One part athletic conference, one part luxury brand, the Ivy League is comprised of eight East Coast universities with enormous endowments and minuscule admissions rates. It also has a distinctive aesthetic imprint that conjures up images of stone-clad buildings surrounding leafy quadrangles. In hopes of completing a seasonally appropriate — is there a more beautiful time of year than autumn in the American Northeast? — survey at collegiate architecture, we took a closer look at a standout building from each of the Ivy campuses. Read on for more.
Brown University: The Nightingale-Brown House
This grand home in Providence, Rhode Island’s College Hill neighborhood essentially grew up with the University — it housed five generations of the Brown family, for whom the school is named. The Nightingale-Brown House was designed by Caleb Ormsbee in 1792, not long after Brown University was founded in 1764. The Georgian-style wooden structure is one of the largest wooden buildings from the 18th-century still standing, and now houses Brown’s Center for Public Humanities and Cultural Heritage.
Photo by John Abromowski courtesy of Brown University.
Columbia University: St. Paul’s Chapel
Over a century old, this 91-foot-tall Episcopal church was designed by architect I.N. Phelps Stokes at the behest of his aunts, Olivia Egleston Phelps Stokes and Caroline Phelps Stokes, who very generously funded their nephew’s venture. Notably, it was the first structure on the Columbia University campus to not be designed by the architecture firm of McKim, Mead & White. The red brick and limestone exterior is built in the Northern Italian Renaissance Revival style, and each of the 24 stained glass windows in the church’s dome are dedicated to a specific family associated with the university. The building has also played host to more secular passions: in 1969, Simon and Garfunkel recorded portions of their song “The Boxer” there.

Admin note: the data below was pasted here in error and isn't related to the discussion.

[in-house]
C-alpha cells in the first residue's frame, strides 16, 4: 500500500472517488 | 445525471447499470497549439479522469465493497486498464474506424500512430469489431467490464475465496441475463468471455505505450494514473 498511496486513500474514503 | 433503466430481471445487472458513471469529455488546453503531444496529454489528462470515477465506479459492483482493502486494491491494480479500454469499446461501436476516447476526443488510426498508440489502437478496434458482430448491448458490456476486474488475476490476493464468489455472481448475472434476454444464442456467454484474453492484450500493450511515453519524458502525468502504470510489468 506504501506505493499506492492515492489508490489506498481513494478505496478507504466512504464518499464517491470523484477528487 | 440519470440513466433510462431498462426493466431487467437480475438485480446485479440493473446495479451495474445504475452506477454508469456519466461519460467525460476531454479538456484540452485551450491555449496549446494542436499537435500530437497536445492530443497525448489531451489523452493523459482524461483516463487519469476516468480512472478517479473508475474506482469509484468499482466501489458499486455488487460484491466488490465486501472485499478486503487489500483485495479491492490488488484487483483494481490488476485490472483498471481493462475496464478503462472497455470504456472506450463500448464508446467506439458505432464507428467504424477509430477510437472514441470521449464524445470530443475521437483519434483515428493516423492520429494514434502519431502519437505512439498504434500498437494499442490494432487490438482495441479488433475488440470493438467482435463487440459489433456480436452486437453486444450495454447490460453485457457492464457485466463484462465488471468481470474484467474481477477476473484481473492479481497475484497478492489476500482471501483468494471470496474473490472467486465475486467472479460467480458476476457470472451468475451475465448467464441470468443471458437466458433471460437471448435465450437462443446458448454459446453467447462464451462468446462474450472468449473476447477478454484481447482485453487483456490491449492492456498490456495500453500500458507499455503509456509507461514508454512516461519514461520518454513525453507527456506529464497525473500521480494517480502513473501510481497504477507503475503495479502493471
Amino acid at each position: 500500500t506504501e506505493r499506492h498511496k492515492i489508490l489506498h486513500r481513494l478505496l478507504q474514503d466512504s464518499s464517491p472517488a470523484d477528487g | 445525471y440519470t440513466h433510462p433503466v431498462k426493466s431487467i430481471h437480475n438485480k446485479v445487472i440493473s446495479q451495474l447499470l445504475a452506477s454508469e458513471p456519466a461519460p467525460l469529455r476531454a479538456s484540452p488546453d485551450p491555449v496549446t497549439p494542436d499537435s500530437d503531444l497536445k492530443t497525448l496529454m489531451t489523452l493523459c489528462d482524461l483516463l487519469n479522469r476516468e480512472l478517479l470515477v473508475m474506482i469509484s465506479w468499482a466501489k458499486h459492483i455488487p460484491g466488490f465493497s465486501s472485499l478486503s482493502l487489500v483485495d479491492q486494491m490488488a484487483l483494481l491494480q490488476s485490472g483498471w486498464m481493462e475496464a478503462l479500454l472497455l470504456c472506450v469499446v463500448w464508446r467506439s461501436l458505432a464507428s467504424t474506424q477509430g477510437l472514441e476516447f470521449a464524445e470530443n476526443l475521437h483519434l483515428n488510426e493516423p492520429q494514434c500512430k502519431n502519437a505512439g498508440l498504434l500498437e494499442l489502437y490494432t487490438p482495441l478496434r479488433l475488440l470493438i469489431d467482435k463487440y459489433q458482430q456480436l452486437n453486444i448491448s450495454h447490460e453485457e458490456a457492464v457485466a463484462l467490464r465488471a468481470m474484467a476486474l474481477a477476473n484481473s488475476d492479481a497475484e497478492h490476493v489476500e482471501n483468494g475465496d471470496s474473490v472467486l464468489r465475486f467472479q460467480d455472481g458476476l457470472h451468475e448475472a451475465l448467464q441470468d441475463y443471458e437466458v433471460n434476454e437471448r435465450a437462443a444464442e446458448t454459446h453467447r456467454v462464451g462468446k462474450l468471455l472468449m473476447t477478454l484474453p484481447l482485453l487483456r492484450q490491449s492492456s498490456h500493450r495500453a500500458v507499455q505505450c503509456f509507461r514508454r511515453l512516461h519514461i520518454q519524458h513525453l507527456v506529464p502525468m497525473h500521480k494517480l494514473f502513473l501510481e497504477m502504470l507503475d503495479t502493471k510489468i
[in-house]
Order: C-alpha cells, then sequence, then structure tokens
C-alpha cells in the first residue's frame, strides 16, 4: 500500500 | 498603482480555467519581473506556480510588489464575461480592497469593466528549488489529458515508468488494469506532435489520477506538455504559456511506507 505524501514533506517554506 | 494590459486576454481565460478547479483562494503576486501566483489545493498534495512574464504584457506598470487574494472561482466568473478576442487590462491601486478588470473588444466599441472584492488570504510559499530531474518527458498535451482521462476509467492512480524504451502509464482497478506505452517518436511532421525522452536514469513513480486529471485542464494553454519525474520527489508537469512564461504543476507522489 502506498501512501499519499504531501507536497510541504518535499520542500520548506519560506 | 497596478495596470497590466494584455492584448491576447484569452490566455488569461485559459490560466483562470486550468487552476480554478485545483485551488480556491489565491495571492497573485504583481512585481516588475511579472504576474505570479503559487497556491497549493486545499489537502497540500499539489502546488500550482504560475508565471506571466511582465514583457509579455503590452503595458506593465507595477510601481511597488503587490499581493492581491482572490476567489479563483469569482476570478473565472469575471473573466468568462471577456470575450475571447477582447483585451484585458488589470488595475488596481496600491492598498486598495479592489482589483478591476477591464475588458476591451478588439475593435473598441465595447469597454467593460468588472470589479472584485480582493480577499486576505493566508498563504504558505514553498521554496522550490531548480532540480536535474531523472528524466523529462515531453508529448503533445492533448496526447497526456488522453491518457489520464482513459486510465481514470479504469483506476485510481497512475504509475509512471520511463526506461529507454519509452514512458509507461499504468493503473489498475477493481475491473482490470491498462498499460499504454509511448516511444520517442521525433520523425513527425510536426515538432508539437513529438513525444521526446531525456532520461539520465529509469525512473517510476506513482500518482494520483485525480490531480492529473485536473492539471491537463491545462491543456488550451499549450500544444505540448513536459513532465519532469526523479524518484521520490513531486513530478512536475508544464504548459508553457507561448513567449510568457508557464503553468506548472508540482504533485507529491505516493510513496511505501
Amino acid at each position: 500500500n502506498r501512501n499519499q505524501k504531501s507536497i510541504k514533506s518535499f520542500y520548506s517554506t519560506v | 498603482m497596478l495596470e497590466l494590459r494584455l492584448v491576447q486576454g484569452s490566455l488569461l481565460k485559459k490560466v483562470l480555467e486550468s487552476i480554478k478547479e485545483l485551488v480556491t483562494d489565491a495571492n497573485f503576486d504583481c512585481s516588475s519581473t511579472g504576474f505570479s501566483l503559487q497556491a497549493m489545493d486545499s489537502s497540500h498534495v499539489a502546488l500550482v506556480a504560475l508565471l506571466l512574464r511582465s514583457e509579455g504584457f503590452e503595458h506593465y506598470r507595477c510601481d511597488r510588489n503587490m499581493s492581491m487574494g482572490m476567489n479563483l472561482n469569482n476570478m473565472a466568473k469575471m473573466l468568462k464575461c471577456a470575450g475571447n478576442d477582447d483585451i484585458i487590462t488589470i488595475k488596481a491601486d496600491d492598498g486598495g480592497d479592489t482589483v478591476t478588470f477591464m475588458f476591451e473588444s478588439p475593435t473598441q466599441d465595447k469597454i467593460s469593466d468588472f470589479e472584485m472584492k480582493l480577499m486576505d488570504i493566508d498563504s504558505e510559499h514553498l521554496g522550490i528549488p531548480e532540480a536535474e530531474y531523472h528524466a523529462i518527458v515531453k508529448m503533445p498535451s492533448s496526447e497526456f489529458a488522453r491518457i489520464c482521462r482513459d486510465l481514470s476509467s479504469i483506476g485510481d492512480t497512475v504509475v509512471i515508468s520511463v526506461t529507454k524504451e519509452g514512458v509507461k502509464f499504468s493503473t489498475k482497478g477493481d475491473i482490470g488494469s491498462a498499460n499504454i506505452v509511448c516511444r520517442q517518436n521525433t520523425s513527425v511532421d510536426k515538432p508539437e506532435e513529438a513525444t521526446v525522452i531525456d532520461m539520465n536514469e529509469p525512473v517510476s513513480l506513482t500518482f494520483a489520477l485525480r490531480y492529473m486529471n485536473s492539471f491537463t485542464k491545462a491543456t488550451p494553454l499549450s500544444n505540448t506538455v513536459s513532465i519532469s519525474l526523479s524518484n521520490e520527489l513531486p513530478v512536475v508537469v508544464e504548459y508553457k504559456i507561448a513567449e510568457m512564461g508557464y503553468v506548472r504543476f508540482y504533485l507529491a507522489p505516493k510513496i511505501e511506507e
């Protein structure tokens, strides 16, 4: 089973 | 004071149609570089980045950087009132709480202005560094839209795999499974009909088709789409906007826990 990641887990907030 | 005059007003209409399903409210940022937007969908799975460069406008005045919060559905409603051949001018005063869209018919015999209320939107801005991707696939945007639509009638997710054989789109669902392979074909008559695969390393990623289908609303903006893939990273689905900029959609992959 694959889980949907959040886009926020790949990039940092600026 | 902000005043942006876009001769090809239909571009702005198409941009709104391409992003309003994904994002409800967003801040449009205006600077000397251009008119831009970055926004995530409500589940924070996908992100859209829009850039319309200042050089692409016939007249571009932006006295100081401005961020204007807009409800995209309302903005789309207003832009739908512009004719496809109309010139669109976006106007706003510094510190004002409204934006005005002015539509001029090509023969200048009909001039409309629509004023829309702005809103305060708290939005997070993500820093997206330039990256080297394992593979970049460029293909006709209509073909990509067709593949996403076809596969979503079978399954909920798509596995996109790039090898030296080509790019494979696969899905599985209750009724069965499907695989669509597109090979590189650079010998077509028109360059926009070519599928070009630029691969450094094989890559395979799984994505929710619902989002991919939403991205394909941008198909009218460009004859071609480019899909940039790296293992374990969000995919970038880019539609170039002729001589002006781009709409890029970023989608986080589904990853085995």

Photo via Flickr.
Cornell University: Andrew Dickson White House
This stately mansion on Cornell’s Ithaca, New York campus was originally built as the home of Andrew Dickson White, the university’s co-founder and first president; White commissioned architects William Henry Miller and Charles Babcock to design the Second Empire-style structure in 1871. The colorful educator would frequently use the home’s central balcony — featuring an ornate balustrade — as a soapbox from which to address students. After White bequeathed the home to Cornell, it was used as an art museum in the mid-20th-century, before being considered for demolition in the 1970s. A prescient conservationist, Henry Guerlac, successfully fought to save the building, and the home’s library is now named the Guerlac Room.
Photo courtesy of Cornell University.
Dartmouth College: Baker-Berry Library
If you’ve ever received a Dartmouth postcard or brochure, you’ve likely seen the school’s iconic Baker-Berry Library. You may not have realized, however, that parts of it are relatively new: it was not completed until 2002. The original structure was known as the Fisher Ames Baker Memorial Library, and opened in 1928 after being designed by Jens Frederick Larson, who modeled it after Philly’s Independence Hall (see the resemblance?). In the 1990s, multiple donor gifts allowed for expansion of the library. The final complex, designed by Venturi, Scott Brown and Associates and Shepley Bullfinch, was renamed to reflect a generous donation from the Berry family. In addition to housing over two million books, Baker-Berry is also home to José Clemente Orozco’s fresco, “The Epic of American Civilization,” a national historic landmark — make sure to venture down to the basement reading room to view this stunning mural.